We recently heard about Kerala imposing a 14.5 per cent fat tax on junk food, and soon the Capital may follow suit as well. The Dialogue and Development Commission (DDC), which is the Delhi government’s advisory body, has suggested that the government levy a tax on foods and beverages that are high in sugar, salt and saturated fat (HSSS) content. DDC has proposed this plan in order to dissuade the consumption of these foods and further create awareness.
Moreover, the revenue collected by imposing tax on food and beverages containing HSSS should be used for projects aimed at improving community health.
Ashish Khetan, Vice Chairman DDC, said that this is the first time the Delhi Government has received such a proposal. The report, aimed at discouraging the consumption of junk food especially by children, was part of the 70 reports submitted to the government by the DDC over the last one-and-a-half years. A compilation of DDC’s recommendations was recently submitted to Chief Minister Arvind Kejriwal, reported The Indian Express.
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Delhi’s youth was recently making headlines for being majorly prone to obesity and related health issues, so the proposal doesn’t come out of the blue. Further, the DDC’s report cited WHO studies, which stated that 22 per cent of Indian children were “obese and unhealthy” In a city-wise break-up of diabetic population, Delhi, with 11.3 per cent, was behind Hyderabad (16.6 per cent), Chennai (13.5 per cent) and Bengaluru (12.4 per cent).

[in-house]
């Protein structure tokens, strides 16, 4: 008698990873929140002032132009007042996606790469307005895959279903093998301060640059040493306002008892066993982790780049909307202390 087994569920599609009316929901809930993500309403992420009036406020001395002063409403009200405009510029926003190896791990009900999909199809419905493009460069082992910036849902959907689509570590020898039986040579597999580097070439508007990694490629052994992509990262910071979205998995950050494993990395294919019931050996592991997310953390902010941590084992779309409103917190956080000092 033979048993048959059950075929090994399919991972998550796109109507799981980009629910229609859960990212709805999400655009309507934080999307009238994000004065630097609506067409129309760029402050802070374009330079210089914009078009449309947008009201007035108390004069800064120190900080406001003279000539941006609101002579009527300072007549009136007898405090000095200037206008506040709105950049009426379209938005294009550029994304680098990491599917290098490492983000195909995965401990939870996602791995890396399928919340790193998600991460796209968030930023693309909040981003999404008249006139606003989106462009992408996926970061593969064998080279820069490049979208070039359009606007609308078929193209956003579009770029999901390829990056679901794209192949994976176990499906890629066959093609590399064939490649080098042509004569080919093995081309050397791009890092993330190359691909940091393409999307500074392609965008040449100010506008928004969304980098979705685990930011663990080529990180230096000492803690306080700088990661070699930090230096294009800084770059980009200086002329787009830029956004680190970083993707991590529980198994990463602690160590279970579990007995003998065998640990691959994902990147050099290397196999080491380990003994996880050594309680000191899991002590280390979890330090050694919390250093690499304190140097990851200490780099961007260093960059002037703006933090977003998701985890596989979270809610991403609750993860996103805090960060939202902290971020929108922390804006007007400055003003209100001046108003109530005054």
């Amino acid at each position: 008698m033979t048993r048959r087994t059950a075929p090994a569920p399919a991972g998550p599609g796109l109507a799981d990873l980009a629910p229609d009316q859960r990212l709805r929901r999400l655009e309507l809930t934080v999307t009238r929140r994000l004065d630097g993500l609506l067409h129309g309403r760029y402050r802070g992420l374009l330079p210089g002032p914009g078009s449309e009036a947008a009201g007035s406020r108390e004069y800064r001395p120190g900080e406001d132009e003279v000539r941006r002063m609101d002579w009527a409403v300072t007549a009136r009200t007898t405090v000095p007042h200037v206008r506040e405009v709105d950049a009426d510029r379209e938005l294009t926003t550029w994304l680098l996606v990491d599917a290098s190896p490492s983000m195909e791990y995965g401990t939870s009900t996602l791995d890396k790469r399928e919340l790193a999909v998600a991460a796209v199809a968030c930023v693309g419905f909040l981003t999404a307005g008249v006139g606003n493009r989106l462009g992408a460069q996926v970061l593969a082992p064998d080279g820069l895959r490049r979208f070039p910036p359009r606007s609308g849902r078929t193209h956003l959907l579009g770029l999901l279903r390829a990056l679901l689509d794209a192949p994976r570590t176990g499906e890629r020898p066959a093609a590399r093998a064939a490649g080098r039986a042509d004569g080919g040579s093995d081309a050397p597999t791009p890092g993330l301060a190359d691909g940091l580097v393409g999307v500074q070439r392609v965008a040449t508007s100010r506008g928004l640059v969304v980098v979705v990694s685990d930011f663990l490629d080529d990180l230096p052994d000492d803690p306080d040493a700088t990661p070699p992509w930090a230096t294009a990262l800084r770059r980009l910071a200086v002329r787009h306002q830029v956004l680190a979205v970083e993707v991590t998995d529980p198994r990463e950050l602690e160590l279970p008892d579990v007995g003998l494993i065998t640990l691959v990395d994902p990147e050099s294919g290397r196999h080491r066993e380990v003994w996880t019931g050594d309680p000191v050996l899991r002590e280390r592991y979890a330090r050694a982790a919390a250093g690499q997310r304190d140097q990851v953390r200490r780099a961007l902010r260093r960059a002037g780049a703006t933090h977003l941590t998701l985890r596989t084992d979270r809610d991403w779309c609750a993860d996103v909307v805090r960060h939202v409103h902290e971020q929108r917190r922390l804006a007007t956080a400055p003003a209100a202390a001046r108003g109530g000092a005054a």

The report also stated, “our kids are most vulnerable. They are being raised on a staple diet of cola and chips. Schools sell them. Celebrities endorse them. Advertisements target them. As many as 70 per cent of school going children in Delhi consume at least three packets of chips per week.”
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The DDC report also cited a sample survey conducted by the All India Institute Of Medical Sciences (AIIMS, New Delhi), which revealed that 8/10 children are consuming unhealthy food. This matter too was taken up popularly, as a result of which certain schools drove away nearby food vendors.
Additionally, the report highlighted the issue of junk foods plaguing through schools. “There is a difference in the extent of obesity and high BMI prevalent in children belonging to higher (11 per cent) and lower (7 per cent) socio-economic status studying in Delhi schools, and how it is directly linked with their pocket money spent on buying junk food. A study on juvenile diabetes and metabolic syndrome in Delhi children in the age group 5-18 shows an upward trend by 3-5 per cent.”
What Does It Propose?
DDC proposes the formulisation of a ‘Delhi School Cafeteria Policy’ to help substitute junk food with “wholesome and nutritive food”. It quoted the examples of countries like Canada, UK, UAE, USA, Mexico, and Finland that have successfully “come up with multiple action plans in the form of regulations, advisory, taxes, policy and Acts”.
It even proposes the prohibition of junk foods and carbonated drinks in schools areas within 300-500 sq. yards of their premise. Regulation and restriction of marketing and promotion of sugary drinks and HSSS junk food is also in the DDC’s agenda.
The commission also proposed that the government dissuades celebs from endorsing such unhealthy foods, pleading with them to reconsider as they influence impressionable minds, and promote healthy eating habits instead.
A bunch of health experts have spoken against the ills of sodas and junk foods to create awareness among consumers. And while the awareness is setting in slowly, will this new tax reform step up the process? Let us know what you think in the comments!
Source: The Indian Express
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